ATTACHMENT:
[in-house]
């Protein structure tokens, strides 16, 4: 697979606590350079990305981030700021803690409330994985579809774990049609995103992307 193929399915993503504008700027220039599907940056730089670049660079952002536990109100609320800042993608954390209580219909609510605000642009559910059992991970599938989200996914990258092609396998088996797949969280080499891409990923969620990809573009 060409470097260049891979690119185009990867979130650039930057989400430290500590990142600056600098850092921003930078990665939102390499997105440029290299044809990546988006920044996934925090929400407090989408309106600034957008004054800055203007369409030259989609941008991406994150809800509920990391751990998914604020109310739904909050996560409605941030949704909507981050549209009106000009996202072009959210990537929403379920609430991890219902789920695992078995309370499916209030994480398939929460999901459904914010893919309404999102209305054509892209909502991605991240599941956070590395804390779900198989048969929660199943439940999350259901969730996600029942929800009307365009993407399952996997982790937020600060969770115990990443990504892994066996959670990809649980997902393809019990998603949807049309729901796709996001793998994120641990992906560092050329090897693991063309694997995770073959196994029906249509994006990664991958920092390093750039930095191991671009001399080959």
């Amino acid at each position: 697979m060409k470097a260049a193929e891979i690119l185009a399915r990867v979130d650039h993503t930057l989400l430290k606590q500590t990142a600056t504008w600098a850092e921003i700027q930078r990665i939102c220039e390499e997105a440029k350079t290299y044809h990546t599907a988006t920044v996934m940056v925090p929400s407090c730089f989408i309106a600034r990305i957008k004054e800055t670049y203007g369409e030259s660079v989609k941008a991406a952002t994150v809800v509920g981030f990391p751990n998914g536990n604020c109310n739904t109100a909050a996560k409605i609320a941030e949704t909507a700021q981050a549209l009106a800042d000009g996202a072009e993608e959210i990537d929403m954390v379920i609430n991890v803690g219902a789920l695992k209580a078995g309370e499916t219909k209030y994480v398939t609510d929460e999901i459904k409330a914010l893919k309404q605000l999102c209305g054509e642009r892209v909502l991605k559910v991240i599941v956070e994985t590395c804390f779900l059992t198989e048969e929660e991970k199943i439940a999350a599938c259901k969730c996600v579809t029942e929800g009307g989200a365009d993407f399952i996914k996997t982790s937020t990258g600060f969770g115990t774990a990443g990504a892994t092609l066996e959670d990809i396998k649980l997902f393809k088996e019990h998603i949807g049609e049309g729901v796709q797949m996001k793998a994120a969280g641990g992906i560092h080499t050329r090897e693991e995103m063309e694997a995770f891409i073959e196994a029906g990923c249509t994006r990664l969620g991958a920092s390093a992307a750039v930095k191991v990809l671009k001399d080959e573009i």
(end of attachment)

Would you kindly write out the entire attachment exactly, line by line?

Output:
[in-house]
């Protein structure tokens, strides 16, 4: 697979606590350079990305981030700021803690409330994985579809774990049609995103992307 193929399915993503504008700027220039599907940056730089670049660079952002536990109100609320800042993608954390209580219909609510605000642009559910059992991970599938989200996914990258092609396998088996797949969280080499891409990923969620990809573009 060409470097260049891979690119185009990867979130650039930057989400430290500590990142600056600098850092921003930078990665939102390499997105440029290299044809990546988006920044996934925090929400407090989408309106600034957008004054800055203007369409030259989609941008991406994150809800509920990391751990998914604020109310739904909050996560409605941030949704909507981050549209009106000009996202072009959210990537929403379920609430991890219902789920695992078995309370499916209030994480398939929460999901459904914010893919309404999102209305054509892209909502991605991240599941956070590395804390779900198989048969929660199943439940999350259901969730996600029942929800009307365009993407399952996997982790937020600060969770115990990443990504892994066996959670990809649980997902393809019990998603949807049309729901796709996001793998994120641990992906560092050329090897693991063309694997995770073959196994029906249509994006990664991958920092390093750039930095191991671009001399080959």
């Amino acid at each position: 697979m060409k470097a260049a193929e891979i690119l185009a399915r990867v979130d650039h993503t930057l989400l430290k606590q500590t990142a600056t504008w600098a850092e921003i700027q930078r990665i939102c220039e390499e997105a440029k350079t290299y044809h990546t599907a988006t920044v996934m940056v925090p929400s407090c730089f989408i309106a600034r990305i957008k004054e800055t670049y203007g369409e030259s660079v989609k941008a991406a952002t994150v809800v509920g981030f990391p751990n998914g536990n604020c109310n739904t109100a909050a996560k409605i609320a941030e949704t909507a700021q981050a549209l009106a800042d000009g996202a072009e993608e959210i990537d929403m954390v379920i609430n991890v803690g219902a789920l695992k209580a078995g309370e499916t219909k209030y994480v398939t609510d929460e999901i459904k409330a914010l893919k309404q605000l999102c209305g054509e642009r892209v909502l991605k559910v991240i599941v956070e994985t590395c804390f779900l059992t198989e048969e929660e991970k199943i439940a999350a599938c259901k969730c996600v579809t029942e929800g009307g989200a365009d993407f399952i996914k996997t982790s937020t990258g600060f969770g115990t774990a990443g990504a892994t092609l066996e959670d990809i396998k649980l997902f393809k088996e019990h998603i949807g049609e049309g729901v796709q797949m996001k793998a994120a969280g641990g992906i560092h080499t050329r090897e693991e995103m063309e694997a995770f891409i073959e196994a029906g990923c249509t994006r990664l969620g991958a920092s390093a992307a750039v930095k191991v990809l671009k001399d080959e573009i």